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Felicia Dorothea Hemans

(25 September 1793 – 16 May 1835 / Liverpool, England)

The Death Of Conradin


No cloud to dim the splendour of the day
Which breaks o'er Naples and her lovely bay,
And lights that brilliant sea and magic shore
With every tint that charmed the great of yore-
The imperial ones of earth, who proudly bade
Their marble domes e'en Ocean's realm invade.

That race is gone - but glorious Nature here
Maintains unchanged her own sublime career,
And bids these regions of the sun display
Bright hues, surviving empires pass away.

The beam of heaven expands - its kindling smile
Reveals each charm of many a fairy isle,
Whose image floats, in softer colouring drest,
With all its rocks and vines, on Ocean's breast.
Misenum's cape hath caught the vivid ray,
On Roman streamers there no more to play;
Still, as of old, unalterably bright,
Lovely it sleeps on Posilippo's height,
With all Italia's sunshine to illume
The ilex canopy of Virgil's tomb.
Campania's plains rejoice in light, and spread
Their gay luxuriance o'er the mighty dead;
Fair glittering to thine own transparent skies,
Thy palaces, exulting Naples! rise:
While, far on high, Vesuvius rears his peak,
Furrowed and dark with many a lava streak.

Oh, ye bright shores of Circe and the Muse!
Rich with all Nature's and all fiction's hues;
Who shall explore your regions, and declare
The poet erred to paint Elysium there?
Call up his spirit, wanderer! bid him guide
Thy steps, those siren-haunted seas beside;
And all the scene a lovelier light shall wear,
What though his dust be scattered, and his urn
Long from its sanctuary of slumber torn,
Still dwell the beings of his verse around,
Hovering in beauty o'er the enchanted ground:
His lays are murmured in each breeze that roves
Soft o'er the sunny waves and orange-groves;
His memory's charm is spread o'er shore and sea,
The soul, the genius of Parthenope;
Shedding o'er myrtle shade and vine-clad hill
The purple radiance of Elysium still.

Yet that fair soil and calm resplendent sky
Have witnessed many a dark reality.
Oft o'er those bright blue seas the gale hath borne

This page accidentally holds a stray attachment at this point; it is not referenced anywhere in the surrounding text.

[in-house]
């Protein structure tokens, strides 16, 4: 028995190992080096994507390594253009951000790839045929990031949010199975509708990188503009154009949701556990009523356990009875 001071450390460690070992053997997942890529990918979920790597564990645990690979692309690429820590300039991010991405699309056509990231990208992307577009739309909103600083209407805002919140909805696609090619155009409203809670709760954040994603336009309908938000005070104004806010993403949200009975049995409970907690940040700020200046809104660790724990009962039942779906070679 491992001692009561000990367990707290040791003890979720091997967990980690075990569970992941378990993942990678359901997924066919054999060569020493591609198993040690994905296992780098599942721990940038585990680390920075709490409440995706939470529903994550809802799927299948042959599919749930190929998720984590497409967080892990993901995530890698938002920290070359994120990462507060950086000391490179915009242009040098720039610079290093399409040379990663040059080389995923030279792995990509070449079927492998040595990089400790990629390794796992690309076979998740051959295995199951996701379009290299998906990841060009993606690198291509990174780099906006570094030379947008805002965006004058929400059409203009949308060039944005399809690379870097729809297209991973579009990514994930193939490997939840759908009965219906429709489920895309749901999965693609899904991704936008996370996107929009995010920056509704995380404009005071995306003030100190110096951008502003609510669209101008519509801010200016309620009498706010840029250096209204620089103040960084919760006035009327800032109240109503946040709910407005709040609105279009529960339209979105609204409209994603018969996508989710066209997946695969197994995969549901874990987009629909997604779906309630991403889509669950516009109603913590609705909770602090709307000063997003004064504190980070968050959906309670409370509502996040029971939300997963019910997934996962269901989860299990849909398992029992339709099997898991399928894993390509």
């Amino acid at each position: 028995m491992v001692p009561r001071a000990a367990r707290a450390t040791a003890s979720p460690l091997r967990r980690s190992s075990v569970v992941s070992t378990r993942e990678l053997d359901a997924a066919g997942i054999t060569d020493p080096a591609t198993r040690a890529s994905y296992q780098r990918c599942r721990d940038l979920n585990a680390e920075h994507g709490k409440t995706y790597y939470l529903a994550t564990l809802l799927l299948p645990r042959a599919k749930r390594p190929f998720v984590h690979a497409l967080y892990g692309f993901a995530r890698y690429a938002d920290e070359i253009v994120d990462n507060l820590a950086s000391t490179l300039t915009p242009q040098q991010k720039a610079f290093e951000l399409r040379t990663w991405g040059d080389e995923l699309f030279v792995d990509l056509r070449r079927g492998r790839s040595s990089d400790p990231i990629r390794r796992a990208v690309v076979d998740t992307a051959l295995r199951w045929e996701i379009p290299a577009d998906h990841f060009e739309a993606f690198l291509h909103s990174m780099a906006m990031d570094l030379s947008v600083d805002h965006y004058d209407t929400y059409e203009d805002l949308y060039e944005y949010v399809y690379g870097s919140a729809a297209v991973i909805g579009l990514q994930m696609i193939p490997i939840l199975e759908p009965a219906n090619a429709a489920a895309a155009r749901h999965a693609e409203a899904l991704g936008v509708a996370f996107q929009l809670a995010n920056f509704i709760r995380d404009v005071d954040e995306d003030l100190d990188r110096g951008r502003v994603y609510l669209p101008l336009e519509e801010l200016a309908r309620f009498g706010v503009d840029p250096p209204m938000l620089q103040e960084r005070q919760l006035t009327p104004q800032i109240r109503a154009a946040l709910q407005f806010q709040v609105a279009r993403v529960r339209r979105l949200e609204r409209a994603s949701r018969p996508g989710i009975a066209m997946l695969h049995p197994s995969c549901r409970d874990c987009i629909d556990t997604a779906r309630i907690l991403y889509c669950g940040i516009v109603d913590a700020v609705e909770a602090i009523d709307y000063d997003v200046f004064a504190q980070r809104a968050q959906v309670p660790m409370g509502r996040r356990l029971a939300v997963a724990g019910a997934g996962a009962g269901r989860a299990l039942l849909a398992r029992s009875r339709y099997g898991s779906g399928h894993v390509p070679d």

The sighs of exiles never to return.
There with the whisper of Campania's gale
Hath mingled oft affection's funeral-wail,
Mourning for buried heroes - while to her
That glowing land was but her sepulchre.
And there, of old, the dread mysterious moan
Swelled from strange voices of no mortal tone
And that wild trumpet, whose unearthly note
Was heard, at midnight, o'er the hills to float
Around the spot where Agrippina died,
Denouncing vengeance on the matricide.

Passed are those ages - yet another crime,
Another woe, must stain the Elysian clime.
There stands a scaffold on the sunny shore -
It must be crimsoned ere the day is o'er!
There is a throne in regal pomp arrayed, -
A scene of death from thence must be surveyed.
Marked ye the rushing throngs? - each mien is pale,
Each hurried glance reveals a fearful tale:
But the deep workings of the indignant breast,
Wrath, hatred, pity, must be all suppressed;
The burning tear awhile must check its course,
The avenging thought concentrate all its force;
For tyranny is near, and will not brook
Aught but submission in each guarded look.

Girt with his fierce Provencals, and with mien
Austere in triumph, gazing on the scene,
And in his eye a keen suspicious glance
Of jealous pride and restless vigilance,
Behold the conqueror! Vainly in his face,
Of gentler feeling hope would seek a trace;
Cold, proud, severe, the spirit which hath lent
Its haughty stamp to each dark lineament;
And pleading mercy, in the sternness there,
May read at once her sentence - to despair!

But thou, fair boy! the beautiful, the brave,
Thus passing from the dungeon to the grave,
While all is yet around thee which can give
A charm to earth, and make it bless to live;
Thou on whose form hath swelt a mother's eye,
Till the deep love that not with thee shall die
Hath grown too full for utterance - Can it be?
And is this pomp of death prepared for
thee?

Young, royal Conradin! who shouldst have known